Following a recent increase in the level of seasonal influenza including H1N1 (2009) and influenza B circulating in the UK, the Department of Health has issued guidance on the use of antiviral drugs for the management of those influenza patients in England who are at higher risk of developing complications from flu.

Dr John Watson, a flu expert at the HPA, said: "Over the last few weeks we have seen a rise in the number of cases of flu in the community. We have also received reports of patients with serious illness requiring hospitalisation and outbreaks of flu in schools across the country.

"For most people, seasonal flu is not life threatening and usually lasts seven to ten days. However, it can be far more dangerous for those in at-risk groups, such as the elderly, pregnant women and patients with heart problems, diabetes or lung, liver or renal diseases, or those who have weak immune systems who are at risk of developing complications."

"Flu vaccination offers the best protection for those at high risk from seasonal influenza. If you are in an at risk group and you haven't had your jab, we recommend you make an appointment with your GP or medical practitioner now." The flu H1N1 (2009) virus, formerly known as 'swine flu', is now one of the group of seasonal flu viruses circulating around the world. Following a pandemic, it is often the case that the pandemic strain becomes the most common seasonal strain of influenza the next flu season, so it in not surprising to see H1N1 (2009) circulating this winter. This year's seasonal flu vaccine includes a H1N1 2009 component so that people who are vulnerable are protected against all the circulating strains. For the first time the seasonal vaccine is being offered to pregnant women as they were disproportionally affected by the H1N1 (2009) strain during the pandemic and are more at risk of serious complications.

Symptoms of seasonal flu include sudden onset of fever, cough as well as sore throat, aching muscles and joints. The best advice for treating flu in healthy people in the population is to rest, drink plenty of fluids and take pain relievers such as paracetamol.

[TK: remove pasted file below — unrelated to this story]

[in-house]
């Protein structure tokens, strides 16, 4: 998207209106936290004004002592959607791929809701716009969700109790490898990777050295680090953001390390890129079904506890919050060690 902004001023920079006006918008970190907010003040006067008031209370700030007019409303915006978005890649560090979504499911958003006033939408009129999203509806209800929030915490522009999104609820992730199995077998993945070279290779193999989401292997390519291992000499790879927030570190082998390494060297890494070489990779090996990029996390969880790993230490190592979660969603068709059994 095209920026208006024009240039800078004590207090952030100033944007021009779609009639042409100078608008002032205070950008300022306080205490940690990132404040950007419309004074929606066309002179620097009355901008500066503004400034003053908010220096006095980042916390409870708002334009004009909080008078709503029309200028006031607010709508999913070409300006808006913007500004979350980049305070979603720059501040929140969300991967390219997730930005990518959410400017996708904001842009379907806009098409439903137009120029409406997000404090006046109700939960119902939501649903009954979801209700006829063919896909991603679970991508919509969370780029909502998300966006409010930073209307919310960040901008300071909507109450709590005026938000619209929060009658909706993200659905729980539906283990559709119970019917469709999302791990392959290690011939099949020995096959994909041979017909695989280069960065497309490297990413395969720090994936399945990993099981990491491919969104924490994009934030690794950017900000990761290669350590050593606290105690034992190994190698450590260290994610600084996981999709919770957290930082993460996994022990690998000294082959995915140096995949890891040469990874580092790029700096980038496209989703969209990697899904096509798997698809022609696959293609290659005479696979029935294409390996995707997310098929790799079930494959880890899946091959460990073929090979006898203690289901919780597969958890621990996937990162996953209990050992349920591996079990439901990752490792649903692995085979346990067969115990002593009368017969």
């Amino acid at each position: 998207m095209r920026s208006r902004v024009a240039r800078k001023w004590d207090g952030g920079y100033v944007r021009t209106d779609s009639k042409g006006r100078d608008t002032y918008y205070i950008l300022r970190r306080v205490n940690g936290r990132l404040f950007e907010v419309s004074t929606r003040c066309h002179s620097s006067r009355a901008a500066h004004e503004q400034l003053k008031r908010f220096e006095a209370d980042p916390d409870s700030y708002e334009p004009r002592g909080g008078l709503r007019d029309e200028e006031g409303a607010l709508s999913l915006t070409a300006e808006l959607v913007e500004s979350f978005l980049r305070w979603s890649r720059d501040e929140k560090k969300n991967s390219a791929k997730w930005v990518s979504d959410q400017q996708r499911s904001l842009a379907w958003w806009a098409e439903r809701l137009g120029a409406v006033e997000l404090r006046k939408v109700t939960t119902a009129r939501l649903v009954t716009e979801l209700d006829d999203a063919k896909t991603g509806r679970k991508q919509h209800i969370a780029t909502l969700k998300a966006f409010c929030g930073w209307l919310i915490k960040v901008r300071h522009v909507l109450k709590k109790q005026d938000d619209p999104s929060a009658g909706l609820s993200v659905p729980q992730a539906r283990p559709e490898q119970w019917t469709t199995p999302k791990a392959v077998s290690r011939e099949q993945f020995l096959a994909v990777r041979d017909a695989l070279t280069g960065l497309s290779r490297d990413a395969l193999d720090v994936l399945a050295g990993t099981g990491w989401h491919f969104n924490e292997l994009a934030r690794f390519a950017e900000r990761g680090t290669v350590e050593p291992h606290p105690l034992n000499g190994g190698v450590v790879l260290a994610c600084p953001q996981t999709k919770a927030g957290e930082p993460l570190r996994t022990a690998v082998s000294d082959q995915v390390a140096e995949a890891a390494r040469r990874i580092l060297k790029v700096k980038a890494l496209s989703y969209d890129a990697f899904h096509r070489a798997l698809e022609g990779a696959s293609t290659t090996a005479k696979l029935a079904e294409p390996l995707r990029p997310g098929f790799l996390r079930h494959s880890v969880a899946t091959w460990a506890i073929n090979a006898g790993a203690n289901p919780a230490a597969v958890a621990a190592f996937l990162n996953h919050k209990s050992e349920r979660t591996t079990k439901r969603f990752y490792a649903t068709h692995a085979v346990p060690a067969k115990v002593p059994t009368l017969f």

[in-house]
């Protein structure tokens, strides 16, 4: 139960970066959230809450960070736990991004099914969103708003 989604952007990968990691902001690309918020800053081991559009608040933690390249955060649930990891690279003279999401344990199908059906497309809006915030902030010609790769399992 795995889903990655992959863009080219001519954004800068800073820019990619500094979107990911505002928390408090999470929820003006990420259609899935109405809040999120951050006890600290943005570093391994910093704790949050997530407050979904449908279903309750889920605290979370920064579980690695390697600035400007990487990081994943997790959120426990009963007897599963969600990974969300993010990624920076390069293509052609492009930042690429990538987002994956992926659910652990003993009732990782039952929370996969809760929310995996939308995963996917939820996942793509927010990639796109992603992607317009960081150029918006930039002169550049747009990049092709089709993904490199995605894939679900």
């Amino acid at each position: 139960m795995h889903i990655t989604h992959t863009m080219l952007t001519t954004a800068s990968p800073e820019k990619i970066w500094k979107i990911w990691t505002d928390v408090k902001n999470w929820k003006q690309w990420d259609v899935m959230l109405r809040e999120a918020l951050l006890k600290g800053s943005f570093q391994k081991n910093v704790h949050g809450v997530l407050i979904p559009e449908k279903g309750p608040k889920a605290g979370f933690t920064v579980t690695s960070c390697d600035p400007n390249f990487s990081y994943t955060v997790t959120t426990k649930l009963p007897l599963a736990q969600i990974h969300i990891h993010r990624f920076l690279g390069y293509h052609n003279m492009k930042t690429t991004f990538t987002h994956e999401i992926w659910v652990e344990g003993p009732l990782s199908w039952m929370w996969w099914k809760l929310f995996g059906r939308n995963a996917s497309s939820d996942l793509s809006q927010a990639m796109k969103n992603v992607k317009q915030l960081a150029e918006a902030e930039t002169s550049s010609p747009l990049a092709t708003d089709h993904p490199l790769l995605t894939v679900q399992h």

Maintaining good cough and hand hygiene, such as covering your nose and mouth with a tissue when you cough and sneeze, disposing of the tissue as soon as possible and cleaning your hands as soon you can are important actions that can help prevent the spread of germs and reduce the risk of transmission.

Dr John Watson added: "Although unpleasant, flu is a self-limiting illness and if you have flu it is best to stay at home until well. If individuals in at risk groups develop symptoms consistent with flu or if anyone whose symptoms persist or become more severe then we advise they seek medical advice."


1. Antivirals are drugs given to high risk patients who become ill with seasonal influenza. They are most effective if taken within 48 hours of onset and may help limit the impact of some symptoms and reduce the potential for serious complications. They are also used in some situations where it is important to help prevent people from getting influenza. The NICE guidance applies only when the number of people with flu reaches a high-enough level and there is good evidence that flu is 'circulating in the community'.

2. The Department of Health has now advised GPs to consider prescribing antiviral drugs where necessary in line with guidance issued from the National Institute of Clinical Excellence (NICE). To see the current guidance please go here which has full guidance on the use of antivirals such as oseltamivir. It does not recommend antivirals for the prevention of flu in otherwise healthy people under 65, even if they have been in close contact with someone with a flu-like illness. 3. If you are suffering from flu you can get advice from NHS Direct on nhs or visit your GP. For further information on flu go here.

4. Seasonal flu vaccine is recommended for those aged 65 or over and those with the following conditions, regardless of age: chronic respiratory disease, heart disease, renal disease and chronic liver disease, diabetes requiring insulin or oral hypoglycaemic drugs, immunosuppression. Vaccination is also recommended for pregnant women and those living in long-stay residential care homes or other long stay care facilities where rapid spread is likely to follow introduction of infection and cause high morbidity and mortality (this does not include prisons, young offenders' institutions, or university halls of residence). Vaccination is also recommended for carer's defined as those who are in receipt of a carer's allowance, or those who are the main carer for an elderly or disabled person whose welfare may be at risk if the carer falls ill. This should be given on an individual basis at the GP's discretion in the context of other clinical risk groups in their practice. In addition, it is recommended that immunisation be offered to all health care workers involved in the delivery of care and/or support to patients. Social service employers have also been asked to consider offering immunisation to all staff involved in the delivery of care and/or support to clients. The vaccine programme takes place between October - December but high risk individuals may still be able to obtain vaccine from their GP.

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